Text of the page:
The following story is not uncommon in the depressed region of Raya-Azebo in which our project schools are based. With too few places in high schools and preparatory schools (9th to 12th grades) and virtually no vocational training, the lure of illegal migration is huge. Lesley reports from Mehoni:
“The day after I arrived in Mehoni was a sad day indeed. While we were checking on the construction of a rain-water collection system at one of our sub-project schools, we saw groups of people being transported by bajaj ‘cars’ to funerals. There were seven funerals in two villages outside Mehoni that day, four of them for students who had finished their final high-school exams just a week earlier. They had fallen prey to illegal migration agents.
Using the prospects of finding well-paid work in Saudi Arabia as bait, these agents had collected a group of 15 students between the ages of 17 and 20 from villages around Mehoni. Of course, the students or their families have to pay for the agents’ ‘help’. Many fall into unpayable debt in the process.
The kids were driven overnight to a point at which they were supposed to continue on foot in the direction of the border of Djibouti. According to the scant information available, they were given maps for the journey, but had very little in the way of supplies. Remember, these are kids with scant knowledge of the world but desperate to find a way to make money, especially if they think they won’t get to the next level of schooling after their 10th grade exams.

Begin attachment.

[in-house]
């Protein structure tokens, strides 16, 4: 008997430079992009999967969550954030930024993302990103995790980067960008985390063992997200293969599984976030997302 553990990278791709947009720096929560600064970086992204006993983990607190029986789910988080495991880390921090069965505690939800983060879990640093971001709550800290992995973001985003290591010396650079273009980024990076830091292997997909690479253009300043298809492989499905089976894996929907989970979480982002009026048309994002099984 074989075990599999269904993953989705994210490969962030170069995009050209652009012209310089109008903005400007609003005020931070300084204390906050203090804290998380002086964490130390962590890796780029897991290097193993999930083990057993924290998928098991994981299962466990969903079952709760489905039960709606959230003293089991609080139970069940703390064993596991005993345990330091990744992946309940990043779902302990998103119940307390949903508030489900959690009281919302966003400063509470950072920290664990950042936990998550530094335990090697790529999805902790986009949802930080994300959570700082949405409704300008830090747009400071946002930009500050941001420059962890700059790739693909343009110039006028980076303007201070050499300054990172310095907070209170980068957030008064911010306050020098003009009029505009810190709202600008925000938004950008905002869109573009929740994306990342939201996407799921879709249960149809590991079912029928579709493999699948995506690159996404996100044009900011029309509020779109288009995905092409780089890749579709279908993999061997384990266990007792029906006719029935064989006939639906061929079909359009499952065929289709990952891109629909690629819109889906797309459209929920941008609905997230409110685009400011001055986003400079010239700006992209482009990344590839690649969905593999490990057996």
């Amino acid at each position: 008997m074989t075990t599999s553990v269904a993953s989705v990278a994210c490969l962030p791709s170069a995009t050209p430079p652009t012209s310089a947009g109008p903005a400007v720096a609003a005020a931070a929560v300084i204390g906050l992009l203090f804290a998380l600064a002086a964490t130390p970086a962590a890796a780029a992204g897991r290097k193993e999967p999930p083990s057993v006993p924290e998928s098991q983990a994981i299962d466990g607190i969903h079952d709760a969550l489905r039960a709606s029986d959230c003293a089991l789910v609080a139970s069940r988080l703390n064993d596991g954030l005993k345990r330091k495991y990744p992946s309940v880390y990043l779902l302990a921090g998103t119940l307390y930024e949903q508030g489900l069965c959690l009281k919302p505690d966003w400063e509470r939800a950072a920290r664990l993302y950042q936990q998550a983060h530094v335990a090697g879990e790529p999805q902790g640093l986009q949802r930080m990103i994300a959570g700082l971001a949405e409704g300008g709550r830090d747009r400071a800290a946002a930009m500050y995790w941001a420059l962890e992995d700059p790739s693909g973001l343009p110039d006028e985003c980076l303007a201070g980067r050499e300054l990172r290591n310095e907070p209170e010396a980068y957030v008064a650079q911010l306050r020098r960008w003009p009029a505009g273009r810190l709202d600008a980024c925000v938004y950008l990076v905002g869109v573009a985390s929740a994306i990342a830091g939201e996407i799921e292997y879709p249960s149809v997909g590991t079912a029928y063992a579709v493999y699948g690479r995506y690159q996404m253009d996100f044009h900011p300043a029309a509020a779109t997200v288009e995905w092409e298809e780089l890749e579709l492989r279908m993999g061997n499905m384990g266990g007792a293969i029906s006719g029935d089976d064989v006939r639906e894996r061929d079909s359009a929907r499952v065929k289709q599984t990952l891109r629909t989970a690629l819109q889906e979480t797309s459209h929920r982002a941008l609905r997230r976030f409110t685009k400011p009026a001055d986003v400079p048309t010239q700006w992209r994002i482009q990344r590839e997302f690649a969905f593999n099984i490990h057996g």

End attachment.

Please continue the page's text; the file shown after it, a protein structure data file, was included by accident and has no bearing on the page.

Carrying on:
During their journey through a desert area, two of them died of thirst and exhaustion. A third student died later when he drank contaminated water, likely when they passed through a settlement on the way. A fourth student was shot by border guards (we don’t know on which side of the border) when he apparently resisted arrest after being spotted. This student’s younger brother travelled with us part of the way back to Mehoni after the funeral and told us what he knew. There has been no further news of the fate of the remaining members of the young group.”
YOU CAN HELP US PUT A STOP TO ILLEGAL MIGRATION!
Last year, Ethiopian Enterprises began a pilot high school scholarship program to help young people build a future in Raya and resist the bait offered by migration agents. For just CHF 300 a year, you can support a student for schooling or training, and help him/her to create a future and contribute to the Raya area. Our first year of this program in 2017-18 was a great success, and the program will be expanded in the new school year starting in September. Some of our students have done exceptionally well and can look into the future with renewed hope. So please contact us if you would be willing to help a student/s in this program for the coming school year.